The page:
Less a cohesive story and more a collection of individual set pieces linked together by nonsensical dialogue and supernatural occurrences the film isn’t all that hard to follow if you don’t strain yourself doing so. The sequence of events collide so conveniently for the characters you can’t help but call the screenplay anything but the result of complacency while the film itself sails so swiftly from point to point it’s actually a waste of time to dwell on plot holes and motives. Disrupting its momentum (which is one of the few things the film has going for it) is an unwatchable romance between Sam Claflin’s missionary Philip and Syrena (Astrid Bergès-Frisbey) one of a handful of murderous mermaids who do battle with Blackbeard’s crew. Their bland courtship will have you begging for Orlando Bloom and Keira Knightley to return to the high seas and that’s saying something.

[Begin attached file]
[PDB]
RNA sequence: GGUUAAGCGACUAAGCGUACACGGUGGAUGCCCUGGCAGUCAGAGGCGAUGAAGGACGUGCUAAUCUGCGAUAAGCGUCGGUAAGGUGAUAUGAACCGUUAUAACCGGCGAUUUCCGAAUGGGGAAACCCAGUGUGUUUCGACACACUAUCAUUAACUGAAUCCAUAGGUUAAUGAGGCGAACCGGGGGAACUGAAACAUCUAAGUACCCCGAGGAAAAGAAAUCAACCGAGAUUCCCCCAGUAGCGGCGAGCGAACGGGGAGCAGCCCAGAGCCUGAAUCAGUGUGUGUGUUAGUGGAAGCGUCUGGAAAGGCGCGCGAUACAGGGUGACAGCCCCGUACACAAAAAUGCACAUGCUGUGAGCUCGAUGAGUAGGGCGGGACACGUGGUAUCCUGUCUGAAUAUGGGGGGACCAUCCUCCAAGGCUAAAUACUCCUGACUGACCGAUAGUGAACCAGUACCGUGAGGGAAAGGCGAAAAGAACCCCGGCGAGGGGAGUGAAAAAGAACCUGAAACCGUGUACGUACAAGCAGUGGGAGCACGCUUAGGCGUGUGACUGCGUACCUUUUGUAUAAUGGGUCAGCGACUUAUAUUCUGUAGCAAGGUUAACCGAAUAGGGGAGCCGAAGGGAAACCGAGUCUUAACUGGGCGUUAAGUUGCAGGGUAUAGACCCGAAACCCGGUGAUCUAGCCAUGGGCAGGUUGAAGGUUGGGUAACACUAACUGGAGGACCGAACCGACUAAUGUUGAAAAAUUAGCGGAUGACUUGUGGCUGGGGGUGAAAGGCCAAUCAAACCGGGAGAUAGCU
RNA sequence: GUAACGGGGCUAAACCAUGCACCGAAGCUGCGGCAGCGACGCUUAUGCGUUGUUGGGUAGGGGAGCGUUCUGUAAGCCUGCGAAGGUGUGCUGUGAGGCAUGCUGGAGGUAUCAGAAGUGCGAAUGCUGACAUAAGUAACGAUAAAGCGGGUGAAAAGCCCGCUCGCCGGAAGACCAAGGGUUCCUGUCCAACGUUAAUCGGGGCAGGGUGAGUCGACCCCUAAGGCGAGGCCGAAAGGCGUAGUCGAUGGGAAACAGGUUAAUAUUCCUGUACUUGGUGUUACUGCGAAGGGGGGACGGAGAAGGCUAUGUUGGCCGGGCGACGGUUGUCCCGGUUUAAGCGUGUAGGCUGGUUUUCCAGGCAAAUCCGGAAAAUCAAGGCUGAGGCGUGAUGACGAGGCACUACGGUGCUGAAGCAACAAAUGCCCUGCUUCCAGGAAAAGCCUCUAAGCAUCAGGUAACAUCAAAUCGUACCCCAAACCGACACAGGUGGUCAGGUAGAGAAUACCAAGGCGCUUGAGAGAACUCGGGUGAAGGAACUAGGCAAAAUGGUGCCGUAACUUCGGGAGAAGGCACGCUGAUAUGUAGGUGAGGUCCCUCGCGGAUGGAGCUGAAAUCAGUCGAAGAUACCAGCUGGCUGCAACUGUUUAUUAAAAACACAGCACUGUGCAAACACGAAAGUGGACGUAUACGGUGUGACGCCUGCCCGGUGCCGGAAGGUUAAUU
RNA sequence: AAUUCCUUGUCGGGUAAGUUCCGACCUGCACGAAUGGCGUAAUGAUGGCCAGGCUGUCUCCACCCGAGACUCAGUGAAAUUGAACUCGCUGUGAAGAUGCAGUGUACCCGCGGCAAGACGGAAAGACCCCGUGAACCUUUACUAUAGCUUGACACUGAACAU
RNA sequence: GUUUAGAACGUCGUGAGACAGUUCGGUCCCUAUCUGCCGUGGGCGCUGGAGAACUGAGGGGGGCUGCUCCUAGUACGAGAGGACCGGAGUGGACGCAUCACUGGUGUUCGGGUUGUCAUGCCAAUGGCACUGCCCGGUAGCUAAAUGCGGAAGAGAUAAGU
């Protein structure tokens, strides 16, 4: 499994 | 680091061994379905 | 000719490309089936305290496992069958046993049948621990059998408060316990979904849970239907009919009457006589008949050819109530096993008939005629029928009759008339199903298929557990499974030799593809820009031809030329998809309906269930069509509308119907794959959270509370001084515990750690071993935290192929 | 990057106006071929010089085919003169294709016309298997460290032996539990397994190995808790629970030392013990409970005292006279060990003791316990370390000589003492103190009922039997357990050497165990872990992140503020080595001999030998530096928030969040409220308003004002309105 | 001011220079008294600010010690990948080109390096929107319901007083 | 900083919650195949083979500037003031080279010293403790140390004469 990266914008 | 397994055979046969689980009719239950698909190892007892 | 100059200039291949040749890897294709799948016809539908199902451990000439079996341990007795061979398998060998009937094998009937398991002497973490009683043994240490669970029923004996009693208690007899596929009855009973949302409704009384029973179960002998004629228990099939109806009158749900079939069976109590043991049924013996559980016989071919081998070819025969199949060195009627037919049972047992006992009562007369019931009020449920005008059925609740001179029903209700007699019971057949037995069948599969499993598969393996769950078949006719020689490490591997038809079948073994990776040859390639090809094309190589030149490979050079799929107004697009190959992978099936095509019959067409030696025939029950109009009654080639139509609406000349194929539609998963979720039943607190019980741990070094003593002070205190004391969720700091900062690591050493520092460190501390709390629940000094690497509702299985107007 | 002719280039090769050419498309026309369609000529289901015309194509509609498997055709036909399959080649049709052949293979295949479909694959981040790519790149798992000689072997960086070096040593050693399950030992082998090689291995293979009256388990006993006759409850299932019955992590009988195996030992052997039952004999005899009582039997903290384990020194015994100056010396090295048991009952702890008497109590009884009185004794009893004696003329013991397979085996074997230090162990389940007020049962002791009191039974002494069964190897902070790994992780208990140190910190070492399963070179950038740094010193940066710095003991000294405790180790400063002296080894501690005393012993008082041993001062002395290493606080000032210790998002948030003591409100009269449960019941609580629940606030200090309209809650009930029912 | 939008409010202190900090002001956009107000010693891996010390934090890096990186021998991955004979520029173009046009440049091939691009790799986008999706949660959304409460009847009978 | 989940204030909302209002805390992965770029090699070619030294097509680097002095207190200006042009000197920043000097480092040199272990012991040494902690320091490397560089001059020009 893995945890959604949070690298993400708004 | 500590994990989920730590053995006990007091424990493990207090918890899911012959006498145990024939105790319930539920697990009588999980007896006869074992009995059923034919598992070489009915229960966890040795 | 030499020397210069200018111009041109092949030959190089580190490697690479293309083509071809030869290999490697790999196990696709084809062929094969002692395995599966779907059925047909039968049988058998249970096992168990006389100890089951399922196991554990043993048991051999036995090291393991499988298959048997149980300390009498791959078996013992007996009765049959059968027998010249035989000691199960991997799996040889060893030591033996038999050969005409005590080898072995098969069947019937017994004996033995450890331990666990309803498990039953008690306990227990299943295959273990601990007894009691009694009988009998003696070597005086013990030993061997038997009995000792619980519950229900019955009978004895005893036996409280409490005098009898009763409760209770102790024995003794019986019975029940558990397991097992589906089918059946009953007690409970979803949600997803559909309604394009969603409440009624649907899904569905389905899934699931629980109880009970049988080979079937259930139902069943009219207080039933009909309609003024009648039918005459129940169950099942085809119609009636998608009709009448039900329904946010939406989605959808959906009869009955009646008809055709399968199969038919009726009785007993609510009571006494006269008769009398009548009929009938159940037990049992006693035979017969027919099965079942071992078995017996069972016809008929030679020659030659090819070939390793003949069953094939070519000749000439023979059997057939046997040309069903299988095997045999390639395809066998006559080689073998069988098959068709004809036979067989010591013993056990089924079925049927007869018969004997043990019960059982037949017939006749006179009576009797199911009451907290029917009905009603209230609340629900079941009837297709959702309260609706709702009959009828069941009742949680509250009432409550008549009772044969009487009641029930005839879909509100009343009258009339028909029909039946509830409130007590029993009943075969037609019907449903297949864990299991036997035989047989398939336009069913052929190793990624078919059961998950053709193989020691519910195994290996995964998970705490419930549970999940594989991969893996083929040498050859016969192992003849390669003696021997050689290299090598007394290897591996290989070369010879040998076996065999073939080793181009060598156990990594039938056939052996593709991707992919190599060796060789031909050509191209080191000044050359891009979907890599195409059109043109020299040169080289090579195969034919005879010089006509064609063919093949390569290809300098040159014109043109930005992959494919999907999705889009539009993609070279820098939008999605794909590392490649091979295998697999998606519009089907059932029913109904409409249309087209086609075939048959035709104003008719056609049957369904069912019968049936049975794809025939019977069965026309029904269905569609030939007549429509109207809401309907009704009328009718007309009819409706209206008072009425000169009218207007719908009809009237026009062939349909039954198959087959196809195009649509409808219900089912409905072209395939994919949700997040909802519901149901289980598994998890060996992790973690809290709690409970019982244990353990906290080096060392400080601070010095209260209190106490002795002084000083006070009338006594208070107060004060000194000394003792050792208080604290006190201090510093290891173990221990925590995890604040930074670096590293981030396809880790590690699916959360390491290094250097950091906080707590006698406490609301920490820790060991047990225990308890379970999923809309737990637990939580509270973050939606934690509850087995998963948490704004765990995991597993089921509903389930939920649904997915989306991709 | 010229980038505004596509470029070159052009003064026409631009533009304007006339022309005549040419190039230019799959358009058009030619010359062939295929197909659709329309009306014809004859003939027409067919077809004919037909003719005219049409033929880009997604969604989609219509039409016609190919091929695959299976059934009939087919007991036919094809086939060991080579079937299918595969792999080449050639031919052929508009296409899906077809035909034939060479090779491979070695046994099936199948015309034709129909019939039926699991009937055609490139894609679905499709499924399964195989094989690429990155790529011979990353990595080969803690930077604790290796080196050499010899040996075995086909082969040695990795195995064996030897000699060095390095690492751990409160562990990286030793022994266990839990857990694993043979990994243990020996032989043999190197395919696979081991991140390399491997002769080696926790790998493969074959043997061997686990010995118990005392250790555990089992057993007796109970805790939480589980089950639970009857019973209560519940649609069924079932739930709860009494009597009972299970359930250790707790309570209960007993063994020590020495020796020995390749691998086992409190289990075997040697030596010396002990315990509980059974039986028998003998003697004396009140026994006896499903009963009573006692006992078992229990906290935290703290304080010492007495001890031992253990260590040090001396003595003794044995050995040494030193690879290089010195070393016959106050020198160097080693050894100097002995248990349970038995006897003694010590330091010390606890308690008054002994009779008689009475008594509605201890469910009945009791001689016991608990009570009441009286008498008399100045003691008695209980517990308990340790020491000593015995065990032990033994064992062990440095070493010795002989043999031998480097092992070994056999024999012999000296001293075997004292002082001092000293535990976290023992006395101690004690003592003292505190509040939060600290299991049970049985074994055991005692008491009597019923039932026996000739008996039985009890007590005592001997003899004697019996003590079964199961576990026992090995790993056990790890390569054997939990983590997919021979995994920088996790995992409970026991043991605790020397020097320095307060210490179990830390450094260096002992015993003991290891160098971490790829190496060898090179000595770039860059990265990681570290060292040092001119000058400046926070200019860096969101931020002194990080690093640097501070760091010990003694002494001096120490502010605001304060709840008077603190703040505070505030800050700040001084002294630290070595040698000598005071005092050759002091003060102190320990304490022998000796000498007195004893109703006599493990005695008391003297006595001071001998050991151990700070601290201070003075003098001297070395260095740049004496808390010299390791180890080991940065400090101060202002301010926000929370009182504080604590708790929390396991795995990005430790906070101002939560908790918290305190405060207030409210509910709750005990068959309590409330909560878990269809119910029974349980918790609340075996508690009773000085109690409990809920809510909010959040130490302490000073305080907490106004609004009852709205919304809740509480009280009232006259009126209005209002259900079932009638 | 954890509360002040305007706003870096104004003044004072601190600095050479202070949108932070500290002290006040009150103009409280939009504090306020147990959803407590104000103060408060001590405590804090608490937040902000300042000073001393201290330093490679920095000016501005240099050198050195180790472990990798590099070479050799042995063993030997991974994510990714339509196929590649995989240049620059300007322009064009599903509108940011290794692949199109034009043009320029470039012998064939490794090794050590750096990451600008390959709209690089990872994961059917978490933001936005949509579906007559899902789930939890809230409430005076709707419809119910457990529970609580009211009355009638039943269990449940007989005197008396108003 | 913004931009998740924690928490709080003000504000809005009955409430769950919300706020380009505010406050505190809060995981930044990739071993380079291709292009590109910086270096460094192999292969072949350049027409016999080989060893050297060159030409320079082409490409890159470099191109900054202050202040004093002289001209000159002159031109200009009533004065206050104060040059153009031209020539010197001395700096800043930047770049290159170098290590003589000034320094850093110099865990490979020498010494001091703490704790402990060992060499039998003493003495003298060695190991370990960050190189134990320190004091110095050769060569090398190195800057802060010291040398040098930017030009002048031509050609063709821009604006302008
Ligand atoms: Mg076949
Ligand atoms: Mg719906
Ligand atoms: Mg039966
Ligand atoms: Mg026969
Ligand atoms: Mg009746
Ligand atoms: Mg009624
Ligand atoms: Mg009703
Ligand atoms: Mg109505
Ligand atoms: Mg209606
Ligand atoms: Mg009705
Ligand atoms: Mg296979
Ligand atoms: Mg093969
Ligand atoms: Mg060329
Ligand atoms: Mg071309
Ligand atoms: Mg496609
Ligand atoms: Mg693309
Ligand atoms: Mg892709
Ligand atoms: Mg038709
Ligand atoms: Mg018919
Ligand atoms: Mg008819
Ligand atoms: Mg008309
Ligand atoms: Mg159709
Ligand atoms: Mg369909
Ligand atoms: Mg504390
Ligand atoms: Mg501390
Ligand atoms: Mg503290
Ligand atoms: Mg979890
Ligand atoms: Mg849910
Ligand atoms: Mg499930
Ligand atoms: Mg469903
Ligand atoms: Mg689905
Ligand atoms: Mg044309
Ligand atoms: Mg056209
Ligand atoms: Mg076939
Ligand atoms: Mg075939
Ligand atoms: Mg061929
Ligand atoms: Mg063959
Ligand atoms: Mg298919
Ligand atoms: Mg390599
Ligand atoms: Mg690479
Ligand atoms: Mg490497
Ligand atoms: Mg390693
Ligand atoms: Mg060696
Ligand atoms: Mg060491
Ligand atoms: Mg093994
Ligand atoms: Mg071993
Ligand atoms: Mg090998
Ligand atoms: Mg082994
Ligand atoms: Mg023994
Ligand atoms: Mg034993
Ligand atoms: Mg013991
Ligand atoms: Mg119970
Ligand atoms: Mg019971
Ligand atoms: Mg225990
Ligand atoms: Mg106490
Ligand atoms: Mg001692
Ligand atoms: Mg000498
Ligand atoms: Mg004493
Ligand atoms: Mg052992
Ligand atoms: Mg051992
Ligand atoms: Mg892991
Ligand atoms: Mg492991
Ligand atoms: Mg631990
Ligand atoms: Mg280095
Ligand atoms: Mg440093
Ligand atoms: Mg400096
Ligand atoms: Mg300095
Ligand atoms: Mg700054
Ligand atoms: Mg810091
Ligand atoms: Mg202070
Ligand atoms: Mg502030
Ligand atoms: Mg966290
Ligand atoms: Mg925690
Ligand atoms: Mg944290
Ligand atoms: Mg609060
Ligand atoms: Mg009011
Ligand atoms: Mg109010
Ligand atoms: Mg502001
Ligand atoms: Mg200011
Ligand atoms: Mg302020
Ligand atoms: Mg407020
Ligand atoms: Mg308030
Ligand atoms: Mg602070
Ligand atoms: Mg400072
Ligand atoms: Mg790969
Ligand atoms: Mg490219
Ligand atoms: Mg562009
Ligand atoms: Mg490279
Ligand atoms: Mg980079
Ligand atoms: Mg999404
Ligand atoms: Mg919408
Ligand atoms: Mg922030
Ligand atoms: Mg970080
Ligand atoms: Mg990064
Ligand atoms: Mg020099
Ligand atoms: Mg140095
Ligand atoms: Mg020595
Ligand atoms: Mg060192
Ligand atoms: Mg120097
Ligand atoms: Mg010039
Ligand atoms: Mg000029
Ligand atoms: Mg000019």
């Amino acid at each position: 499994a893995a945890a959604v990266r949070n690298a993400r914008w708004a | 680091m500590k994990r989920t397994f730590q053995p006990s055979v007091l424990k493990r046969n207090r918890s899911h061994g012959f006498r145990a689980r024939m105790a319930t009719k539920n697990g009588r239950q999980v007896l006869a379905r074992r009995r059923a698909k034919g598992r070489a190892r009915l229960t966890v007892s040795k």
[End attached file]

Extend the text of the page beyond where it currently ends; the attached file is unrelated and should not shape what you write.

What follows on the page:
The all-female fish people are one of a few additions to the Pirates world but their effect on the film is negligible outside of being the impetus for the coolest action sequence in the picture and perhaps the most unnerving of the series. The others include Penelope Cruz as Blackbeard’s busty daughter Angelica and Stephen Graham as shipmate Scrum. The former feels out of place among the cartoony happenings but provides much needed sass while the latter fills in for Kevin McNally’s Gibbs for much of the film and is a pleasure to watch for some hammy comedic moments.
As always however this is Depp’s show and he continues to put a smile on my face with his charisma and theatrical presence. Even though he’s operating on autopilot throughout you can’t help but marvel at his energy and enthusiastic output as he literally fuels the fun in the film. The same can be said of Rush who’s given a meatier and more significant arc this time around. He trades quips with Depp as if they were a golden-age comedy duo and they remain the most appealing attraction in the franchise. Though he brings an undeniable sense of danger to the picture I was sadly underwhelmed by McShane’s Blackbeard a character with such a domineering reputation and imposing look he should’ve been stealing scenes left and right. Instead I felt he phoned his performance in though that could’ve been the result of Marshall’s indirection.